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Simulated DNA

Simulated DNA and growth
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I'm not sure if we have the computing power to do this yet, but we might with distributed networks. DNA is made of discrete blocks of information that should work well with a computing environment. All environmental inputs/stimuli would have to be synthetic as the simulated creature(nobody said we had to start with humans) would not have access to the outside world. If we started with, say, a fruit fly, we could eventually modify it's 'instincts' to achieve useful goals, such as search functions. Care will need to be taken to avoid replication and exessive learning capabilities. Not only would this begin the path toward true AI, it would help us understand DNA and biological structures. Modifications/mutations would be easy to introduce and test in a purely simulated and controlled environment with variable time scales.
gryphon327, Nov 20 2008

Wikipedia: Genetic algorithm http://en.wikipedia...i/Genetic_algorithm
I think this is the programming technique you're trying to invent - but it's much, much simpler than a full biological simulation. [jutta, Nov 20 2008]


       I'm actually talking about creating a virtual organism. Starting with the mapped genetic code of something and simulating a cellular environment, probably with an fertilized egg kind of thing. Start it just before it starts splitting cells.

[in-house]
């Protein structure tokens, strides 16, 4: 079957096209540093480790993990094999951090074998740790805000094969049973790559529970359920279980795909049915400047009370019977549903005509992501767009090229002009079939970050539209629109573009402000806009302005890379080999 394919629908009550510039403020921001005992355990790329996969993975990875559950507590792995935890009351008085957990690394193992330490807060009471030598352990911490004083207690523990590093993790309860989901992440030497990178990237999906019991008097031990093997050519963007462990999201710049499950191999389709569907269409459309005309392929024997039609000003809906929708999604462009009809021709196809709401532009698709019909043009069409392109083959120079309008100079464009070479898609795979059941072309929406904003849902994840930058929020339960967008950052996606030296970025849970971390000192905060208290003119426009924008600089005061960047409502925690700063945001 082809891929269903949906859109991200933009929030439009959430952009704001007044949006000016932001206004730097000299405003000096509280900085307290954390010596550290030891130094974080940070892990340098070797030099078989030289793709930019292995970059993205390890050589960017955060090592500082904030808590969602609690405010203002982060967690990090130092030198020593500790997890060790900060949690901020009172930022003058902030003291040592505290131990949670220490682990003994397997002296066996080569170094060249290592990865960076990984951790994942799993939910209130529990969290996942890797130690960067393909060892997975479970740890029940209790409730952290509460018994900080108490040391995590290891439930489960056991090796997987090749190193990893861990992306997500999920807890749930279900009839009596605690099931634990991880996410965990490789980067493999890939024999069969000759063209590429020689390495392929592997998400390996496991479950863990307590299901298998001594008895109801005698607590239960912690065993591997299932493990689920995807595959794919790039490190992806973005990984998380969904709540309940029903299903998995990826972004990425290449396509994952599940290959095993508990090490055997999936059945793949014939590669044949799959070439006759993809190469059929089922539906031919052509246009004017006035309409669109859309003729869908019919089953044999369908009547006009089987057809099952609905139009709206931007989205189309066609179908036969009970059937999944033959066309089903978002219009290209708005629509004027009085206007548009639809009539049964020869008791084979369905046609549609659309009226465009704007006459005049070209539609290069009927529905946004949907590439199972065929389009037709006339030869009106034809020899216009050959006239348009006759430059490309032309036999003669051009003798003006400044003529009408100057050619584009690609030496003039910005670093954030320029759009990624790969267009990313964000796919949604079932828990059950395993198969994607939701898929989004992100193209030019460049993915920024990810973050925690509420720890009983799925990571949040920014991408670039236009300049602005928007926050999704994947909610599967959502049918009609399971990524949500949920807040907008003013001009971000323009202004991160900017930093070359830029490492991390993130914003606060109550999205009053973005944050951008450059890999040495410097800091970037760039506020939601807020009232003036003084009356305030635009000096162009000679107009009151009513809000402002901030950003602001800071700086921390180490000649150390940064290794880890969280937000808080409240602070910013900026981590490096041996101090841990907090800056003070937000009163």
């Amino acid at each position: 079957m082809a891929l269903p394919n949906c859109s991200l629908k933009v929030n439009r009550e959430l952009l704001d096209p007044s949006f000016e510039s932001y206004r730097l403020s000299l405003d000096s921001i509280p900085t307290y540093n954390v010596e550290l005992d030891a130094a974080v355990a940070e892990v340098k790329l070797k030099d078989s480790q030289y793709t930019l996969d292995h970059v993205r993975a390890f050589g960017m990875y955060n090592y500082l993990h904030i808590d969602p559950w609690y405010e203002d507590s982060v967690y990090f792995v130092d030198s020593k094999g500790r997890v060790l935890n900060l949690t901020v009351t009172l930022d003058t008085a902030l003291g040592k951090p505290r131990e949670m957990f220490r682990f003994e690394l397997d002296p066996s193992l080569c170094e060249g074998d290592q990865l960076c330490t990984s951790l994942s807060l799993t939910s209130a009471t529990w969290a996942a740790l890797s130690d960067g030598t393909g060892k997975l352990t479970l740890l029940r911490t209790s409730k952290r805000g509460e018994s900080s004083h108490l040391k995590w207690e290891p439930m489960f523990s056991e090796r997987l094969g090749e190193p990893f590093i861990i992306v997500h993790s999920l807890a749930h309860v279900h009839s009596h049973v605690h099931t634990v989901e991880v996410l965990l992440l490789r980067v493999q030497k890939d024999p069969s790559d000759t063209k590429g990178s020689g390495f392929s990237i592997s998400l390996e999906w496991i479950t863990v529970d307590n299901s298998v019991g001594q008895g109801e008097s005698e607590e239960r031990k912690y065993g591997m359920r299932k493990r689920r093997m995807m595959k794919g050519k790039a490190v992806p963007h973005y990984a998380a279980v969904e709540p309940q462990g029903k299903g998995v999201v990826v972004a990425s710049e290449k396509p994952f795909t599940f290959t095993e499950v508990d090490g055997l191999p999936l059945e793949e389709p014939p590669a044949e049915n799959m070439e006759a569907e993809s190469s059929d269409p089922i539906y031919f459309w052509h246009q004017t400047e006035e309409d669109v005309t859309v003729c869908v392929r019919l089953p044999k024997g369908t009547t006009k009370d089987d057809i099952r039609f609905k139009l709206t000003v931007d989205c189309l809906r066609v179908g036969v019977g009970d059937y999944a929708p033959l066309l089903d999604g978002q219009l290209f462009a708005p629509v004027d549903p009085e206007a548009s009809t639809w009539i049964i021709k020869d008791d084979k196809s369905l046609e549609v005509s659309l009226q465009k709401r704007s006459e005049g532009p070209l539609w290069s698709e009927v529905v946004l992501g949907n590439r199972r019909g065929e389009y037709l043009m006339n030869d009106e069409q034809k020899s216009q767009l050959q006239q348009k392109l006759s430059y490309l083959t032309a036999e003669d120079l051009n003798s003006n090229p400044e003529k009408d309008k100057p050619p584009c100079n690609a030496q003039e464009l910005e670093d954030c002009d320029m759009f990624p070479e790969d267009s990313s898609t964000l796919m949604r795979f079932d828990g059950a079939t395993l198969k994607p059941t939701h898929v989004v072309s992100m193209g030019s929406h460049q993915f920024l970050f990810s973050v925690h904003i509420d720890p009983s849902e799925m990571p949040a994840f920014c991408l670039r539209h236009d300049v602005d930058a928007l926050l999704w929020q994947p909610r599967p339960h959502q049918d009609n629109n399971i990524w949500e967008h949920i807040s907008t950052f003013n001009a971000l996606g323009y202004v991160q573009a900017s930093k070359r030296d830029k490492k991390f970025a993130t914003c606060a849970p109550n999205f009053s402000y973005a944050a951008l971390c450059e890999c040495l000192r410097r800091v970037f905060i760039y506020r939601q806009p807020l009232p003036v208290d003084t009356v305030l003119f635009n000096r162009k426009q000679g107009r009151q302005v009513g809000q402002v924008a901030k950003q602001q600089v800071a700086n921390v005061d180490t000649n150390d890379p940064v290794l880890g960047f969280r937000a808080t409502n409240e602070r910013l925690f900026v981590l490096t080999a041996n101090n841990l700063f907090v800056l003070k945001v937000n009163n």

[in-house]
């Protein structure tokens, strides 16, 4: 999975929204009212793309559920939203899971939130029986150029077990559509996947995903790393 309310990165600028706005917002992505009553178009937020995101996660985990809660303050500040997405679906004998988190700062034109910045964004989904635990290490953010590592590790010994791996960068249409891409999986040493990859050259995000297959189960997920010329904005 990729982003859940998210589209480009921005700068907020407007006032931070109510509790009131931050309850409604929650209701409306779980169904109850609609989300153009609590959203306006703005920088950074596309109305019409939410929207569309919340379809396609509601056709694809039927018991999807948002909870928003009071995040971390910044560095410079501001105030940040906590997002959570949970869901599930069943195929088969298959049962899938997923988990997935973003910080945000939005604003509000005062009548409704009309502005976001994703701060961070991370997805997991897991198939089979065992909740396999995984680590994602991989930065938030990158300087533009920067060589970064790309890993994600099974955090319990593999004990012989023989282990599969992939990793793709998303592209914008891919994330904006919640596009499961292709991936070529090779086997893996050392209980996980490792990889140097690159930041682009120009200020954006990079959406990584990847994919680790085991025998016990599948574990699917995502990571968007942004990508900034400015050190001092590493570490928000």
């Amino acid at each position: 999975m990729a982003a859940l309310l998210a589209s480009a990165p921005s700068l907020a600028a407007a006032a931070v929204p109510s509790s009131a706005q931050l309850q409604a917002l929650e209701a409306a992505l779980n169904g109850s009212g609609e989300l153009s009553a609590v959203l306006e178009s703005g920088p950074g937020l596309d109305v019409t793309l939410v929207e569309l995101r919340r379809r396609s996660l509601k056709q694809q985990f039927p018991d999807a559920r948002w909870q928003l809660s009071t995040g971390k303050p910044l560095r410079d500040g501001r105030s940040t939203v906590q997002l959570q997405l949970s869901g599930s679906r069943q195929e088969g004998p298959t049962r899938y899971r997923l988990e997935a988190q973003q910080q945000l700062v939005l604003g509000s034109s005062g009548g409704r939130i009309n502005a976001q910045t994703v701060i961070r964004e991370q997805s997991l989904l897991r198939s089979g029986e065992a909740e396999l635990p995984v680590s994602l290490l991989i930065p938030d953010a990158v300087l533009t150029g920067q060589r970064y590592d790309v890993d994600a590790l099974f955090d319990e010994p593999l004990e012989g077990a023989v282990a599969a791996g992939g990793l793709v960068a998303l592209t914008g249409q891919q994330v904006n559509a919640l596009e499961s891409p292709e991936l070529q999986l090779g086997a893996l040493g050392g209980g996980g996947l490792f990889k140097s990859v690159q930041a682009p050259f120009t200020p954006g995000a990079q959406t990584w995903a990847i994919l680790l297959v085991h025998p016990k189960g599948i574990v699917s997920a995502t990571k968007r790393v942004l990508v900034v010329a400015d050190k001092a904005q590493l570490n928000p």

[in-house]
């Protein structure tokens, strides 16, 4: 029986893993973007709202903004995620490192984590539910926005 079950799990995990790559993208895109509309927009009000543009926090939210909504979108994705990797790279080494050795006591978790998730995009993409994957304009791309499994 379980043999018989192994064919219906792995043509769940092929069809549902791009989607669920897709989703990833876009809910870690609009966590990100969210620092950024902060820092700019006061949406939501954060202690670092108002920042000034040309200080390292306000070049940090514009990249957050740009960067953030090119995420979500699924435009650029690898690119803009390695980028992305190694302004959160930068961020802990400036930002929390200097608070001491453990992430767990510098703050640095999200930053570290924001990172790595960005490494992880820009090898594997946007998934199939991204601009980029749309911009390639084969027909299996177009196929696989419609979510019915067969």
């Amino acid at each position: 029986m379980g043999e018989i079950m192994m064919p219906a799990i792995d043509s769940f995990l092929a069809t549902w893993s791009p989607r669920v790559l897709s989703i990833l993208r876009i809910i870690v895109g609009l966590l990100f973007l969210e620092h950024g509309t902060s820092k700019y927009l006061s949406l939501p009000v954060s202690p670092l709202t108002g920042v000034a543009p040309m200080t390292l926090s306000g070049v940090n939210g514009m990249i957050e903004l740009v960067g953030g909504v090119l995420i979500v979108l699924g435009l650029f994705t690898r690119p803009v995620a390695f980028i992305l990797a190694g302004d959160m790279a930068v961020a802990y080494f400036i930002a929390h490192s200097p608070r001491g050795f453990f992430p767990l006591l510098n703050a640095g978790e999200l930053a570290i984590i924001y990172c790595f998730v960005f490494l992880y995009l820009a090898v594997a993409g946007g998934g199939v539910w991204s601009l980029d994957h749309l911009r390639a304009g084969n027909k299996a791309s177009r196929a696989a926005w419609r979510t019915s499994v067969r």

gryphon327, Nov 20 2008

       Not doable with current knowledge or technology.   

       First, no life starts from DNA. You need at least some machinery (quite a lot of machinery, actually) to make DNA work. DNA makes RNA makes protein, but it's protein that makes DNA make RNA make protein. It is, almost literally, a chicken and egg problem.   

       However, you could include basic machinery in your starting situation, in addition to the DNA.   

       Second problem: we are quite good at predicting the sequences of proteins encoded by DNA (though not quite as good as predicting how genes are spliced in eukaryotes - a whole other ball game). But we are completely hopeless at predicting how those proteins will fold. The best current algorithms are incredibly slow, give only approximate answers that are sometimes completely wrong, and rely quite heavily on known structures to act as models. And even if we know how a protein folds, we are very bad at predicting its function, except in general terms. Even given an angstrom-resolution structure for a restriction enzyme, for instance, we can't tell what its recognition sequence is. We're even worse at predicting protein-protein interactions, where all the action is.   

       Once we solve problems 1 and 2, there's a list of others waiting in the wings.
MaxwellBuchanan, Sep 20 2017


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